The International Whaling Commission may be messy, but it's the only game in town.
Marine biologists at this month's annual meeting of the International Whaling Commission (IWC) at Ulsan in South Korea will require considerable patience and fortitude. “It's like banging your head against the wall,” complained one scientist there for the preliminary scientific-committee meeting.
The main bone of contention at this year's meeting is a proposal by Japan to double the scope of its ‘research whaling’ programme — its thinly disguised arrangement to continue some whaling despite a moratorium on commercial whaling that the IWC implemented in 1986 (see Nature 435, 550; 2005). The plan may get a sympathetic hearing at Ulsan because pro-whaling nations now seem to have a majority on the IWC for the first time (see page 861). This has come about because 23 new members — some with a dubious interest in whales, dead or alive — have joined the IWC in the past five years, taking its total membership to 62. Whaling opponents whisper that Japan “goes shopping”, as one of them puts it, for small, poor countries such as Kiribati and Tuvalu in the south Pacific to join the body in exchange for aid.
It is unlikely, however, that the new composition of the IWC will lead to radical changes in whaling rules, which would require a three-quarters majority. Japan's research programme was never actually approved by the body in the first place; Japan has sometimes chosen to brush the IWC's non-binding views on the matter aside. “Resolutions adopted by the IWC against Japan's whale research programmes are political statements that have nothing to do with science,” sniffed Joji Morishita, a spokesman for Japan's fisheries agency, in a statement issued during the meeting.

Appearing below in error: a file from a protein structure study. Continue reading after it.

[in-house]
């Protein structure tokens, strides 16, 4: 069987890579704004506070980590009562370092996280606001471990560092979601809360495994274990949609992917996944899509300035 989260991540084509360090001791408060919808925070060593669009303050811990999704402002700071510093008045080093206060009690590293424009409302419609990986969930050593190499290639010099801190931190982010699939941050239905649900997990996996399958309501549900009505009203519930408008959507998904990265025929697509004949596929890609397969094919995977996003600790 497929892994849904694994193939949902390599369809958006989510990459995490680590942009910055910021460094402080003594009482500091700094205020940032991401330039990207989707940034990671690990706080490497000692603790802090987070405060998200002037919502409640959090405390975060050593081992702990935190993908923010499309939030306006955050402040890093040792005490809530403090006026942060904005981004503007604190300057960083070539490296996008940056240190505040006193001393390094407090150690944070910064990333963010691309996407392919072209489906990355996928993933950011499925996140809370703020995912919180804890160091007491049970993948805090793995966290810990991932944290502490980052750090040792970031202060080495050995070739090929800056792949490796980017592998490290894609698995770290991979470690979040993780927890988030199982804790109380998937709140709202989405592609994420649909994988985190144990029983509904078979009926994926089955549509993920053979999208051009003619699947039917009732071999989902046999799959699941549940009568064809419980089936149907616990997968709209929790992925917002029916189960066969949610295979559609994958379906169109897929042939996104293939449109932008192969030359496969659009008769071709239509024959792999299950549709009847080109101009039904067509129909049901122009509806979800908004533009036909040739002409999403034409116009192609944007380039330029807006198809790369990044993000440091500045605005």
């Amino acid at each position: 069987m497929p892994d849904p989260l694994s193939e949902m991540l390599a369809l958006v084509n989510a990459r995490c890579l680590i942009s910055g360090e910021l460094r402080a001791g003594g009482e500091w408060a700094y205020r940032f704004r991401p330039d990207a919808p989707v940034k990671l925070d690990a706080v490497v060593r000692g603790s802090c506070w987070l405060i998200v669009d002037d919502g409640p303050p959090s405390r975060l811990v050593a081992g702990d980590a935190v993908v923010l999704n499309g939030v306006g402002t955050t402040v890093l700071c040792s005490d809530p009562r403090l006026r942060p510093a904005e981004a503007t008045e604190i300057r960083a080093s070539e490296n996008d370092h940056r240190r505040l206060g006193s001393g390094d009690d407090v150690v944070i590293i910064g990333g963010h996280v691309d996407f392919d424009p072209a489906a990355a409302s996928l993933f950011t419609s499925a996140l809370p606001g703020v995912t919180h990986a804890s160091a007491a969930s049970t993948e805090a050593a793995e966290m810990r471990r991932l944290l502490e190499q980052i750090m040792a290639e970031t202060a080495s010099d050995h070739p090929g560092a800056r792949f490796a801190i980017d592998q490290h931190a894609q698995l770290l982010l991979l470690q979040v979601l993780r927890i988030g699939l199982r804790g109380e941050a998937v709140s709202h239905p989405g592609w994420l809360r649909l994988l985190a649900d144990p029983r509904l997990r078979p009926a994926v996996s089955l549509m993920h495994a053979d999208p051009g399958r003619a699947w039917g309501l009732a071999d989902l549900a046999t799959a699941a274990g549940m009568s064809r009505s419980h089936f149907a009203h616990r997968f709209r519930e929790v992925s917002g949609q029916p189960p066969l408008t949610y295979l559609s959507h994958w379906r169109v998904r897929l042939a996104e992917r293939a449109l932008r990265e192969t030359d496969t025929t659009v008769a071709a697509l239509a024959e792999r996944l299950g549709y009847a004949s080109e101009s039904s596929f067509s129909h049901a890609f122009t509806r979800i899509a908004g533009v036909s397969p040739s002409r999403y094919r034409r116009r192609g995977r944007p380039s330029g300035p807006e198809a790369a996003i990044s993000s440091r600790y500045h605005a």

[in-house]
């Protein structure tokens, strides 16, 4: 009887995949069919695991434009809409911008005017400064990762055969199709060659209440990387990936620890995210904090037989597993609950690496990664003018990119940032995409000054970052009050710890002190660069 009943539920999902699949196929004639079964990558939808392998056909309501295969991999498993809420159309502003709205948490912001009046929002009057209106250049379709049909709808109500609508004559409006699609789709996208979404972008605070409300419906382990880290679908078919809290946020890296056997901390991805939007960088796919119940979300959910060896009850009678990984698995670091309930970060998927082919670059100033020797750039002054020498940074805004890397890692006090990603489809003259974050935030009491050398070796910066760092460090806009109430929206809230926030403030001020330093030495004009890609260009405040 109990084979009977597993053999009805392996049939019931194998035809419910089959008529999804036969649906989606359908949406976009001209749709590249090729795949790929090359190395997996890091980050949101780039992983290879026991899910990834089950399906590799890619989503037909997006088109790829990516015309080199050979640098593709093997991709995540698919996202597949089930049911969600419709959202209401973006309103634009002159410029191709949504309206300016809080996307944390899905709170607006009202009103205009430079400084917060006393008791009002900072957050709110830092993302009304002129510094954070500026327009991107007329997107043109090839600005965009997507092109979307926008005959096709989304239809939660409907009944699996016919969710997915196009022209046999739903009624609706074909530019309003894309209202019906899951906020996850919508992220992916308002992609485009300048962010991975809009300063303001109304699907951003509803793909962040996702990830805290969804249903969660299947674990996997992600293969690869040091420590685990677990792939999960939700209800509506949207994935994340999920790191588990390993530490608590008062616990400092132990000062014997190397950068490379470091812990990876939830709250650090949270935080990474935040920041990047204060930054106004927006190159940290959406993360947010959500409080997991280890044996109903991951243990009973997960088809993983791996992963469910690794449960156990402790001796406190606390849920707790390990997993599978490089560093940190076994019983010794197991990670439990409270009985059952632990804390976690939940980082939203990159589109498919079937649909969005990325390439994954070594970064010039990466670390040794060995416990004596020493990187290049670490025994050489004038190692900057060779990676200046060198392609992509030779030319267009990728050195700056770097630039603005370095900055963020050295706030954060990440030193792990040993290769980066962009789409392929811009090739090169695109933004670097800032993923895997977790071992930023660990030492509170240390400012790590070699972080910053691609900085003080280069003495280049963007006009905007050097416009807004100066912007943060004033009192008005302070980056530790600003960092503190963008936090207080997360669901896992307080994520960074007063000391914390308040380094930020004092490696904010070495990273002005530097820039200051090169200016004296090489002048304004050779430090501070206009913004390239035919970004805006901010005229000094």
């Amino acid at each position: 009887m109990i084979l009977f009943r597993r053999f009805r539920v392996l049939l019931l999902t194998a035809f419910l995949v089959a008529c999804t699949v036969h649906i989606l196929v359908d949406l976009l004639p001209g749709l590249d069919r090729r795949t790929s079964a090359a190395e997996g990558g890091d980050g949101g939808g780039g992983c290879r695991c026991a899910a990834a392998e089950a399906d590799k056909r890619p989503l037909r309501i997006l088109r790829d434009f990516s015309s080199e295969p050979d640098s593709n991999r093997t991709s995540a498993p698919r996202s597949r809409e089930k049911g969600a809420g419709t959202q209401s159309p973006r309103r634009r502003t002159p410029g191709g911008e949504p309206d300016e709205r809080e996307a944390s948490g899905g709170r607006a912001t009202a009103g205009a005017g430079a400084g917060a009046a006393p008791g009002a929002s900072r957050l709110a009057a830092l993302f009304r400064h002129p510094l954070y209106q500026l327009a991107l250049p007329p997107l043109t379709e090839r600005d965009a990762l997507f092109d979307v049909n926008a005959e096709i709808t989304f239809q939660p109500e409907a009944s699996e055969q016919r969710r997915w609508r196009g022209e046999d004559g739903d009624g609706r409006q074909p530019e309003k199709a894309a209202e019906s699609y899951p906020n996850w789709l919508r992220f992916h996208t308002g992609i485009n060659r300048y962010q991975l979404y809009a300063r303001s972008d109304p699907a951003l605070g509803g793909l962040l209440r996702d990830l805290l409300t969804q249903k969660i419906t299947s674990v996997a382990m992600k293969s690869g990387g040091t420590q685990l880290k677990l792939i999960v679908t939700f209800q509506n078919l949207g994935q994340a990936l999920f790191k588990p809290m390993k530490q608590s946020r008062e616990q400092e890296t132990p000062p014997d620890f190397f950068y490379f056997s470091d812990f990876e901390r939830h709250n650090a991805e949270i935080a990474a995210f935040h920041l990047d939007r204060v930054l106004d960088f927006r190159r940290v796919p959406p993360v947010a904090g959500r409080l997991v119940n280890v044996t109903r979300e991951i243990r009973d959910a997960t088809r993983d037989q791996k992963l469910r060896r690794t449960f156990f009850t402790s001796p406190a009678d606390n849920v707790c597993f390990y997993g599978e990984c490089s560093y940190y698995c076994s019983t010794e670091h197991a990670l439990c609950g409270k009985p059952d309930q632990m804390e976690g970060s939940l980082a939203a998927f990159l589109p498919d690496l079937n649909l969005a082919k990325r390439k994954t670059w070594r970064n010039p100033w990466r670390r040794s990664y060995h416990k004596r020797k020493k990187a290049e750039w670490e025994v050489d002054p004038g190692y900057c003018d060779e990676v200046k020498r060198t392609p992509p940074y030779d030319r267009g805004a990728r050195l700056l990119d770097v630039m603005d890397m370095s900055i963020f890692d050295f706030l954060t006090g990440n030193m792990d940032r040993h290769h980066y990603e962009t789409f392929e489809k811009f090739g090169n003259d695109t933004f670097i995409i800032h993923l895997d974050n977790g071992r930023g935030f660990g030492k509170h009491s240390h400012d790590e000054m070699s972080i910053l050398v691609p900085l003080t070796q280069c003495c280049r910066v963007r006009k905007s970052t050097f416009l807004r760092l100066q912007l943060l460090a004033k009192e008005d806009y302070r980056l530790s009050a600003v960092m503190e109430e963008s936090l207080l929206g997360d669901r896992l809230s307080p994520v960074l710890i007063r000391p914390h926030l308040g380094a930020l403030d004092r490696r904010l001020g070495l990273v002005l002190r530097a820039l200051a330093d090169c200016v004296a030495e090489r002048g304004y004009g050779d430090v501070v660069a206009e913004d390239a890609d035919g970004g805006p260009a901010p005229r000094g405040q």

Opponents of whaling continue to regard Japan's research programme as an affront to conservation efforts, and Japan has been hard-pressed to come up with convincing, peer-reviewed articles supporting it. Now it says it needs an even larger programme to address the demands of the IWC's scientific committee. More sophisticated analysis requires a greater sample size — who can argue with that?
Given all this chicanery, one might be tempted to ask why researchers should bother to spend so many long days and nights in South Korea engaging in the IWC process.
But buffeted by criticism as it may be, the IWC continues to implement the international regime that stands in the way of unregulated whaling — and of the probable extinction of several whale species. Before the moratorium, Japan's yearly quota of minke whale in the Southern Hemisphere was 1,941; under its proposed research programme, it would catch 935.
And despite its grouching, Japan wants to be seen as a good international citizen; it is unlikely to pack up its marbles and go home. It will remain at the table, infuriating its opponents at times but basically conforming with an imperfect international process. Conservation biologists should do likewise, cajoling more friendly nations to sign on and grimly adhering to the only path that can, in its convoluted way, save the whales.